Monet in the city: A rarely-seen side of the great Impressionist
3 April 2018
New exhibition Monet & Architecture brings together 78 works by one of the world's greatest ever painters, including 19 rarely seen pieces from private collections. WILLIAM COOK explores this showcase of the French Impressionist's cityscapes at The National Gallery.
It’s more than 20 years since the last Monet show in London. Monet & Architecture promises to make up for lost time with 78 paintings from all around the world – 19 from private collections, rarely loaned and rarely shown. This is a rare chance to see some of Monet’s lesser known masterpieces, as well as many of his greatest hits.
Although his artwork was adventurous, he was no Bear Grylls.
But why Monet and Architecture? Isn’t Monet famous as a landscape painter? His garden at Giverny is his most celebrated subject.
Why ignore his water lilies and focus on his cityscapes? Because the father of Impressionism didn’t just paint pretty pictures of wild flowers. His main subject was the manmade. After all, there was nothing natural about Giverny.
Monet made his name painting outdoors – "en plein air" as art critics call it. Painting on the spot, rather than in the studio, gave his paintings their vital, naturalistic style.
Yet although his artwork was adventurous, he was no Bear Grylls. His fields and streams were suburban rather than rural – the sort of places you might visit on a Sunday afternoon stroll.
These earlier works remind us that he lived through a time of frenetic and traumatic change.
"Monet’s use of buildings and architecture is very varied," says the show’s curator, Richard Thomson, Watson Gordon Professor of Fine Art at Edinburgh University.
"He used architecture to convey his ideas about modernity." But that wasn’t all. He also used buildings as mirrors, to convey the play of light, and as focal points for his pastoral scenes.
"It's deepened my admiration for him as an artist," says Thomson, of curating this show. "He makes objects and forms fit. They have their right weight in a painting, and they interlock, one with the other."
This exhibition is in three parts: The Village & the Picturesque, The City & the Modern, and The Monument & the Mysterious. The Village & the Picturesque focuses on semi-rural scenes in his native France. These paintings are wonderful (did Monet ever paint an uninteresting or unattractive picture?), but in The City & the Modern we see another side of Monet.
After some striking views of his hometown, Le Havre, and the nearby seaside town of Trouville, we arrive at Argenteuil, the Parisian suburb where he made his home. Monet’s Paris is a restless place, ploughed up by new roads and railways.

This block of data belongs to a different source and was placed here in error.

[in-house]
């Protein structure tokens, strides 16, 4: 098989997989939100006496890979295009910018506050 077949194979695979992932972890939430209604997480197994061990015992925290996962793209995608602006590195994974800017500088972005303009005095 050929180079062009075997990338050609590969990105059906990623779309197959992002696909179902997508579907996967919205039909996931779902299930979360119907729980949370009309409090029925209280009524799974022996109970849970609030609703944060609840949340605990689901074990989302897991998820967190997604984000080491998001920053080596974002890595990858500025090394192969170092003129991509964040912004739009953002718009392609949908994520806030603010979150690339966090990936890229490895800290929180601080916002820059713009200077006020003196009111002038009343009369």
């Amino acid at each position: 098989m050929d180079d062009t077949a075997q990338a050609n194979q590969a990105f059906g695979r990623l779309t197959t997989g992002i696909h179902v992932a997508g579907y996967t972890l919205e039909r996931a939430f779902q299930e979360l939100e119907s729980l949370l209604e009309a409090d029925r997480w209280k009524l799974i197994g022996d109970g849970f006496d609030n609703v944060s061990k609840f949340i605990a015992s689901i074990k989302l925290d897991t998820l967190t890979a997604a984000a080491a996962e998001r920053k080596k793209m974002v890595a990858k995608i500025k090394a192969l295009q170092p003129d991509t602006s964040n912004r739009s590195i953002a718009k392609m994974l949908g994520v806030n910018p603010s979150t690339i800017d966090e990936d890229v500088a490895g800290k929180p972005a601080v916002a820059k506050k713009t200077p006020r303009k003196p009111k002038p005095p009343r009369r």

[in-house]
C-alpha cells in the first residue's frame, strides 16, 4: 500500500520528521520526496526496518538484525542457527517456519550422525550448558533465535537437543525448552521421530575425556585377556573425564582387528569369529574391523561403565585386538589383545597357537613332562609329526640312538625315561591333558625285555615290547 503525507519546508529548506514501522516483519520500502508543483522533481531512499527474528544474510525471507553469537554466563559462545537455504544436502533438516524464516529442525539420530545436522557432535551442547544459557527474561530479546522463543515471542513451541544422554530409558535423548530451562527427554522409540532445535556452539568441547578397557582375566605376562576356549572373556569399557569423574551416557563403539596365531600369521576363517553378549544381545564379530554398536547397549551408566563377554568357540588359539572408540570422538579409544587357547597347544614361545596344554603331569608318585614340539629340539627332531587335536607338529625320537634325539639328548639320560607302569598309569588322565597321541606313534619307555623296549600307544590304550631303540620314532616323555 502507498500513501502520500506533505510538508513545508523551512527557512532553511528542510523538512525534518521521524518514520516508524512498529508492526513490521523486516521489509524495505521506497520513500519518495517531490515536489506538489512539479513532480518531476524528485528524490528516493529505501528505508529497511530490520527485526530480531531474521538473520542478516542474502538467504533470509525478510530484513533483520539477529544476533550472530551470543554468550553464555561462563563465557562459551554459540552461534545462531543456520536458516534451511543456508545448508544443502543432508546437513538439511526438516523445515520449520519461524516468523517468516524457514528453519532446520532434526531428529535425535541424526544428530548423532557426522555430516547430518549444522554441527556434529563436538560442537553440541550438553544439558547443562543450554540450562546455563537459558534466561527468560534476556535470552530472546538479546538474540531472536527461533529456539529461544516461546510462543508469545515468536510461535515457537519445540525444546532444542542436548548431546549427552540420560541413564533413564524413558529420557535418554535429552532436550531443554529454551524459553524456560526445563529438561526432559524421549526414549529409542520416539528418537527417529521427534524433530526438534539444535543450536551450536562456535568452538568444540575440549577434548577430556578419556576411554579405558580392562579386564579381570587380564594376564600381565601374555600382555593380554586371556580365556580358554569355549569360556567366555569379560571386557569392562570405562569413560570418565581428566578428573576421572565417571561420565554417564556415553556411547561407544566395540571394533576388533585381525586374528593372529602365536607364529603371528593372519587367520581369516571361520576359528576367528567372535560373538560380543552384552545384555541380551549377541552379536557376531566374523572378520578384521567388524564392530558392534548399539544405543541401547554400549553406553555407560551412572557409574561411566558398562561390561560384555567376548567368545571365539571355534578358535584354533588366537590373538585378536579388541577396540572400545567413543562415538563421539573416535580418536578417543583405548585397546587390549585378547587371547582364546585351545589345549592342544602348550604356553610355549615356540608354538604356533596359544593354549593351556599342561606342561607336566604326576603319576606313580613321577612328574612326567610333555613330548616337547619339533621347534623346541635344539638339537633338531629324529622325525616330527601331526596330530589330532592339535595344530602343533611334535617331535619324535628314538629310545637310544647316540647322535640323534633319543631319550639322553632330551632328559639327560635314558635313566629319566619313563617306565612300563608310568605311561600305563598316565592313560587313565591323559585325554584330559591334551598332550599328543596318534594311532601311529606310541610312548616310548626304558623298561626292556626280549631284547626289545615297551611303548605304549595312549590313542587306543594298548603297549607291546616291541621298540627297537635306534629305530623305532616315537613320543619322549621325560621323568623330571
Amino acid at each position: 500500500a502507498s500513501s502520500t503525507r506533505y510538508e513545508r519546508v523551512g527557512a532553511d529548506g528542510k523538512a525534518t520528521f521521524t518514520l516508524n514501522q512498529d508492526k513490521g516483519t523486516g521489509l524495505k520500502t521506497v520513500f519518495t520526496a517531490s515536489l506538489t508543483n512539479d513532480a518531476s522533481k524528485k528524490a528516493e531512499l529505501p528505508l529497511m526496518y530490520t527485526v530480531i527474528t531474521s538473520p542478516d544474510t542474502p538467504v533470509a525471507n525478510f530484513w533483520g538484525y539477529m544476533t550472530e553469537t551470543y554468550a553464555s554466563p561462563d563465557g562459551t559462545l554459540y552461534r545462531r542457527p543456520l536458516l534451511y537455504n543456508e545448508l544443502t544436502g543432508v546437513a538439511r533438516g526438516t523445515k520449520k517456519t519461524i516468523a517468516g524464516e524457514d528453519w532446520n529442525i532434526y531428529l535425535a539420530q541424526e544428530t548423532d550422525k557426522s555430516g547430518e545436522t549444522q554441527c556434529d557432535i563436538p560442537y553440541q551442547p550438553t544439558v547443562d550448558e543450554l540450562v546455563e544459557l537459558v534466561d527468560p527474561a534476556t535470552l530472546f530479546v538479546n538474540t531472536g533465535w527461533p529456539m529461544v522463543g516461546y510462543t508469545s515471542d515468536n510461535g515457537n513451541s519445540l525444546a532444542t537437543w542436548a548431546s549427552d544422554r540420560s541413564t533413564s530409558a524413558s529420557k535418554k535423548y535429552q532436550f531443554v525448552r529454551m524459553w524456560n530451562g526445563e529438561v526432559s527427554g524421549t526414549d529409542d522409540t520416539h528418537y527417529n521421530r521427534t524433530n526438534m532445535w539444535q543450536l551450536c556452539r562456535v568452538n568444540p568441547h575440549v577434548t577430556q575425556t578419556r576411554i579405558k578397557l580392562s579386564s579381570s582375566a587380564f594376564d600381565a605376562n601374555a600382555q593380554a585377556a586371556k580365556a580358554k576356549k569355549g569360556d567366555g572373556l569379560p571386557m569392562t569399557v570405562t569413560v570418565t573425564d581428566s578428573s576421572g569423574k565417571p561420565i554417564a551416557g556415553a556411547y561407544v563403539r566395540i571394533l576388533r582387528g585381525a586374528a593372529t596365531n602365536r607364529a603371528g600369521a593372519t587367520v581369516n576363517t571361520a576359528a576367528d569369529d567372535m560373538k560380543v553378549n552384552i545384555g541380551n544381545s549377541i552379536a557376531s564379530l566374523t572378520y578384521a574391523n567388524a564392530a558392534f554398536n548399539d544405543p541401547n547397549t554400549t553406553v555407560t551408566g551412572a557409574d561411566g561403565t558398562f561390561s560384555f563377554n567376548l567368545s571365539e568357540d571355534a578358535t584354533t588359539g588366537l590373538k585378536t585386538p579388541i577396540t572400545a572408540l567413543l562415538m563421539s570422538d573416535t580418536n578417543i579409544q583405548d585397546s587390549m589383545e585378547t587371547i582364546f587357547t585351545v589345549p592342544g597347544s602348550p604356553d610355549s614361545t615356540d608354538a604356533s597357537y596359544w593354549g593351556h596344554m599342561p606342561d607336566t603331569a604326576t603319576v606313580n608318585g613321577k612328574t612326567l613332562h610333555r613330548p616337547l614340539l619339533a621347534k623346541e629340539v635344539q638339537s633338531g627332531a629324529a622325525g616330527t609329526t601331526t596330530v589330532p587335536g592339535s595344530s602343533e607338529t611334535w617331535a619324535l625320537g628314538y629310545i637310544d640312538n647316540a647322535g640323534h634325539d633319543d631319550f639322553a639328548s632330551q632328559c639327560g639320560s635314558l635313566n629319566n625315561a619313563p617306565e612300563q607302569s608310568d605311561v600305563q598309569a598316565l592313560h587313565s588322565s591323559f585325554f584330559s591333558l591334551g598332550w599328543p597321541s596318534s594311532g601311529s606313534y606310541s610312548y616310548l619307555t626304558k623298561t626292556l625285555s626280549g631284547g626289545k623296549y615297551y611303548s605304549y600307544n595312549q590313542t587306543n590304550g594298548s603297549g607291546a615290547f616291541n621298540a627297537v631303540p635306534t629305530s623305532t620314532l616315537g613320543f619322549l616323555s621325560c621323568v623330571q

His later paintings, in Giverny, feel like havens of serenity. These earlier works remind us that he lived through a time of frenetic and traumatic change.
More on Monet
The most violent upheaval of Monet’s life was the Franco-Prussian War of 1870-71, which forced him to flee to London. France’s loss was Britain’s gain. Here in the Big Smoke he painted some of his most iconic pictures, including Impression Sunrise, which gave Impressionism its name.
What Monet loved about London was its filthy smog
Walking along the Embankment, from Waterloo Bridge to Charing Cross Bridge, it’s remarkable how little Monet’s London has changed. Only the odd skyscraper spoils the view.
His moody depictions of the Houses of Parliament are full of grandeur and foreboding. You can see three of them in this show – from as far afield as Lille, Zurich and St Petersburg.
What Monet loved about London was its filthy smog, which cloaked its buildings in a fog of shifting hues. "The Thames was simply golden," he wrote, in 1900. "God, it was beautiful – so good that I went to work in a frenzy, following the sun and its reflections on the water." Pollution was a curse for Londoners, but for Monet it was an asset. All that soot and smoke created a kaleidoscope of colour, an Impressionist’s nirvana.
However, Monet’s greatest architectural project was his series of paintings of Rouen Cathedral. "There’s a tremendous visual sensuality to the paintings," says Thomson. It was here that his unique relationship with architecture reached its zenith. "Other painters paint a bridge, a house, a boat," wrote Monet. "I want to paint the air that surrounds the bridge, the house, the boat – the beauty of the light in which they exist.’ His Rouen Cathedral was like a cliff face, a force of nature, a blank canvas. "Everything changes, even stone," he said. "I want to paint architecture without its features."
The exhibition ends in Venice, a place that enchanted him, with nine dreamlike pictures, all painted in 1908. "When he went, he didn’t expect to paint very much – but once he got started, he couldn’t stop," says Thomson. Here in Venice, nature and architecture come together, as these "bruised, disfigured and discoloured" buildings (as Henry James described them) reflect the changing colours of the surrounding water. For Monet, there were no landscapes or cityscapes – only colour, light and shade.
"When you go out to paint, try to forget what objects you have before you," he said. "Merely think, here is a little square of blue, here an oblong of pink, here a streak of yellow, and paint it just as it looks to you." I’ve never heard a better description of the way one ought to paint.
The Credit Suisse Exhibition: Monet & Architecture is at The National Gallery, London from Monday 9 April to Sunday 29 July 2018.